Stories from Detention - Week 5
If you were in detention, what would your needs be? What if your children had no one to care for them at home? What if you were pregnant? What if you had a heart condition? What if you had been abused?
In our last post in this series, we looked at how the conditions in detention centers often do not meet the basic needs of immigrant detainees. However, detainees' needs differ according to their circumstances. Some people, such as those fleeing persecution or torture abroad, are particularly vulnerable and need additional protections.
Right now, when people seeking asylum try to enter the United States, they are usually detained in county jails, privatized prisons, and ICE-controlled detention centers as their cases are processed. These facilities are highly restrictive. They are not appropriate for asylum-seekers who have already had traumatic experiences. Being held in prison may actually trigger memories of past trauma and cause lasting psychological harm.
For example, let's say you were apprehended in your country of origin for political activism and then tortured in a clinical setting. You flee to the United States but then being held in a facility with cramped cells, fluorescent lights, metal tables, and armed guards could trigger flashbacks, nightmares, depression, and even suicidal thoughts. Basically, the jail-like conditions in detention facilities can aggravate post-traumatic stress disorder for asylum-seekers.
Detainees fleeing persecution must deal with the emotional and physical effects of past traumas while simultaneously trying to take care of their basic needs, such as their health. In this week's video clip, we will hear the story of an asylum-seeker from Cameroon. When she arrived at an airport in the United States, her infant child was taken from her and she was detained for 11 months without appropriate medical care.
Please note: This video clip is mostly audio, without visuals, because this asylum-seeker has chosen to remain anonymous. Please turn up your volume and take the time to listen to her story.
This asylum-seeker did not pose a threat to public safety. Still, the U.S. government held her in a detention center while her asylum claim was reviewed. Meanwhile, her family and her health suffered. She, like members of other vulnerable populations, was caught up in a system that fails to recognize the needs of individual detainees.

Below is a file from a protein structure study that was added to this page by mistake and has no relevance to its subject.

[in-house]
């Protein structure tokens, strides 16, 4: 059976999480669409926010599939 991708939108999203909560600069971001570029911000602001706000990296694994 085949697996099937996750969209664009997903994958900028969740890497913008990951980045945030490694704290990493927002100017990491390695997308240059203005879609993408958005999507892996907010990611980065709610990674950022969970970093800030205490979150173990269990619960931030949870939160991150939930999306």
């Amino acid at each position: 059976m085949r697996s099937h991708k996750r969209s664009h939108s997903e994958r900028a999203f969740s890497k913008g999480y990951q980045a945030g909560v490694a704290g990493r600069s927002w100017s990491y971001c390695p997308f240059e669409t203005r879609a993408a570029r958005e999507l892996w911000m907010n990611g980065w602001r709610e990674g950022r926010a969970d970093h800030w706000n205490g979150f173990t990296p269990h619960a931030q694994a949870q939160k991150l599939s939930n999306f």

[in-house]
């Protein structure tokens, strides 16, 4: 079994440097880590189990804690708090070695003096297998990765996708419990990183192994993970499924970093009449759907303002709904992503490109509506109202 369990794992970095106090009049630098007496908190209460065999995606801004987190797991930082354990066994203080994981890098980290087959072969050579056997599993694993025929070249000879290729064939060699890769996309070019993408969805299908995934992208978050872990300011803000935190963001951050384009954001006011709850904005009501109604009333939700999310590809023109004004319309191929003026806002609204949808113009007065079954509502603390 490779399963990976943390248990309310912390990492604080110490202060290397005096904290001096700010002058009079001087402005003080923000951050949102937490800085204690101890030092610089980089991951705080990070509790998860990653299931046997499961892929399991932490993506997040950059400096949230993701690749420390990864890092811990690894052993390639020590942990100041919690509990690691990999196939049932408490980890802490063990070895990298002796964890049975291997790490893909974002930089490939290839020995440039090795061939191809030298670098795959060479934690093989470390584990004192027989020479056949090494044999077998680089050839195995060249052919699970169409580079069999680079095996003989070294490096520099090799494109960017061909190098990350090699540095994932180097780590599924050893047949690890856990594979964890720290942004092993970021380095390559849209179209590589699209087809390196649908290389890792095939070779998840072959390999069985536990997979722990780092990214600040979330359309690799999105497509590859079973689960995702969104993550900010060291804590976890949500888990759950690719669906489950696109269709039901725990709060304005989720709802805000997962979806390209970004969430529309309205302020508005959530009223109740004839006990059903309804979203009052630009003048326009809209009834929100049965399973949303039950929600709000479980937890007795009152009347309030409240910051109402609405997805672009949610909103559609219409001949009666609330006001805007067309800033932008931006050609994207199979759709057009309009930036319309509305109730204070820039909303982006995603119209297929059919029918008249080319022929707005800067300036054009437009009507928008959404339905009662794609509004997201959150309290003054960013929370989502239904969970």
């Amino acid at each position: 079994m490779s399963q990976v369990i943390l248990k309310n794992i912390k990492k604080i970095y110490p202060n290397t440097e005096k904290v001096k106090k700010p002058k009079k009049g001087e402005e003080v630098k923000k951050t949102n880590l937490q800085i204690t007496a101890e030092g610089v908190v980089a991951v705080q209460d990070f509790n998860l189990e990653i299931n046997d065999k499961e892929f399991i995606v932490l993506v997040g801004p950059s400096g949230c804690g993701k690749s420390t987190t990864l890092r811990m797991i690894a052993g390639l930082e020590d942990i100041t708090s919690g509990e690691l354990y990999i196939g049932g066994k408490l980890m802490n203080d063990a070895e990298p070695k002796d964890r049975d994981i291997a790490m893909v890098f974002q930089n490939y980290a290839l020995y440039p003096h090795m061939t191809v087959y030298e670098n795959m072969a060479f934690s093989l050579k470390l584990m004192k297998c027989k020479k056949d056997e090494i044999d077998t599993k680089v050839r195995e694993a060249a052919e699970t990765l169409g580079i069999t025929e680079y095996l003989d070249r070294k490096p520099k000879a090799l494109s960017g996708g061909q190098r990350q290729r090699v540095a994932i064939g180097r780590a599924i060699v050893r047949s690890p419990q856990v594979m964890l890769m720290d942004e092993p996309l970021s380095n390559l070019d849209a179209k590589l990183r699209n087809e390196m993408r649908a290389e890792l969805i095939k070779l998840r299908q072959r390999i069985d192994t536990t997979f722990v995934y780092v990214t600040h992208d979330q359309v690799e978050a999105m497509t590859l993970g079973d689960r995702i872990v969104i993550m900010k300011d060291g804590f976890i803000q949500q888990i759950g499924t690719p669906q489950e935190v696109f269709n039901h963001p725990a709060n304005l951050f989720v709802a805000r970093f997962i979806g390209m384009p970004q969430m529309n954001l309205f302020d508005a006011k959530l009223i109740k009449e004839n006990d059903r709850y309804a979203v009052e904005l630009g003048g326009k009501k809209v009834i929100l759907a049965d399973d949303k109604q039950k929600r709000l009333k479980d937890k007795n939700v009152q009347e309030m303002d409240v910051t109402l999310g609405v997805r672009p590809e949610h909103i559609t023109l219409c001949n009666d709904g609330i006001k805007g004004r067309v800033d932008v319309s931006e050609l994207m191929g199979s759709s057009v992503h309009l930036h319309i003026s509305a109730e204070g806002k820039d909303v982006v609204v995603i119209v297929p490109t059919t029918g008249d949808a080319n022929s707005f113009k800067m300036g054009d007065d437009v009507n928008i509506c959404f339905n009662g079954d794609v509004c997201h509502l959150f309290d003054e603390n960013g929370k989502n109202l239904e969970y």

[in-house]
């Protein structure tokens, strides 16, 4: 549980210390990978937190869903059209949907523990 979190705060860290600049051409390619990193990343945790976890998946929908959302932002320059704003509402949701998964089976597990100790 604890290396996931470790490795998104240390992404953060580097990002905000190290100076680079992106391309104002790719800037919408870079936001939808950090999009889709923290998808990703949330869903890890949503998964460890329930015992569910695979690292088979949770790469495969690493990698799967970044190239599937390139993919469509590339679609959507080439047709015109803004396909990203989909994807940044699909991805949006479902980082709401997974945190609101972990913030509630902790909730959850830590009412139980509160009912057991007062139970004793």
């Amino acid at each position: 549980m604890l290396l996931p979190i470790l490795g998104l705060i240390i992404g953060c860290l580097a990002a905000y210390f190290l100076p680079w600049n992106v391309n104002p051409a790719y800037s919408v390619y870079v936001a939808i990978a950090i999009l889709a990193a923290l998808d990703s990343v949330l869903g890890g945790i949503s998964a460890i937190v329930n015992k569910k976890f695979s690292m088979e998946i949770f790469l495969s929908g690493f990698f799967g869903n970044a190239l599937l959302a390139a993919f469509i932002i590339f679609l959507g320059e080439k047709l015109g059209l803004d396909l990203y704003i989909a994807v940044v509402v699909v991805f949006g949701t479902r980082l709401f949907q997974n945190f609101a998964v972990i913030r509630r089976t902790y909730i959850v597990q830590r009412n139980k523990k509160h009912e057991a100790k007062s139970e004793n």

Who might be considered vulnerable? Vulnerable immigrants include asylum-seekers, torture survivors, victims of human trafficking, the sick and elderly, LGBT immigrants, pregnant women, families, green card holders, and the parents of U.S. citizen children.
People in these categories are in need of additional protections, which the current system does not provide. The Department of Homeland Security (DHS) does not yet have a national system in place to make sure that vulnerable detainees are treated humanely.
However, DHS recently announced plans to overhaul the immigration detention system. Here are a few specific changes that DHS should make to ensure that vulnerable detainees are protected:
DHS should develop a nationwide assessment that would be conducted for each detainee when they are first apprehended. This assessment would determine the needs and risks for each detainee. That way, DHS would have a much better sense of who's in their custody and what kind of protections and services they may need.
DHS should enforce humane detention standards, including special provisions for vulnerable populations. They should improve oversight in all their facilities - including privatized facilities that they contract out to - to make sure that basic rights are protected and that abuses are not tolerated in the system.
DHS should ensure that immigrant detainees each get their fair day in court. This would mean improving access to lawyers, law libraries, and telephones; making translation services available; and refraining from transferring detainees arbitrarily to other facilities around the country.
DHS should prioritize vulnerable detainees - like the asylum-seeker who describes her experience in today's video - for alternative to detention programs and release into the community. Most immigrant detainees are non-criminal and do not pose a risk to society. They should be held in the least restrictive setting possible.
Next week, in our final post in this blog series, we'll explore what these alternatives to detention might look like. Creating alternatives to detention would be a strong step in fixing this broken immigration enforcement system.